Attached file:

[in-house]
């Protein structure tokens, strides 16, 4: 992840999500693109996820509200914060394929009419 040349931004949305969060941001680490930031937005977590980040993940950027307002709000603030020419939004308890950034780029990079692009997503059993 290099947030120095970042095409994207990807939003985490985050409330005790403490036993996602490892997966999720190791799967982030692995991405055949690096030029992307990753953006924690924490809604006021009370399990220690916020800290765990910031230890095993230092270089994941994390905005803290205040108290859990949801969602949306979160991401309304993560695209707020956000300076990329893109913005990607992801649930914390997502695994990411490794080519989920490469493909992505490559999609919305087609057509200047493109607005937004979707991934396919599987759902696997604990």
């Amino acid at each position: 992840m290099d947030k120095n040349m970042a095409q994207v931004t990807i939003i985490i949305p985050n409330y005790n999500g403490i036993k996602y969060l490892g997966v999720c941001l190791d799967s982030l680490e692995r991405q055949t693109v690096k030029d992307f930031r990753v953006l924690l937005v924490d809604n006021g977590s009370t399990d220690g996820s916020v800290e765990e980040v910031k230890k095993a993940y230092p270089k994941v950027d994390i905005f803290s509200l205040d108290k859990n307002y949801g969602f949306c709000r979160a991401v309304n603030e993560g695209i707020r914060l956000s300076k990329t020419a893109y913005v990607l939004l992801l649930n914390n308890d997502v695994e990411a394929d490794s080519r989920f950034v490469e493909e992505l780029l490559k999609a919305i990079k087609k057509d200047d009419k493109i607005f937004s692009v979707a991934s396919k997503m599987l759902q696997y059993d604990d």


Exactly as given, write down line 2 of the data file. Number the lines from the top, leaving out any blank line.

């Protein structure tokens, strides 16, 4: 992840999500693109996820509200914060394929009419 040349931004949305969060941001680490930031937005977590980040993940950027307002709000603030020419939004308890950034780029990079692009997503059993 290099947030120095970042095409994207990807939003985490985050409330005790403490036993996602490892997966999720190791799967982030692995991405055949690096030029992307990753953006924690924490809604006021009370399990220690916020800290765990910031230890095993230092270089994941994390905005803290205040108290859990949801969602949306979160991401309304993560695209707020956000300076990329893109913005990607992801649930914390997502695994990411490794080519989920490469493909992505490559999609919305087609057509200047493109607005937004979707991934396919599987759902696997604990």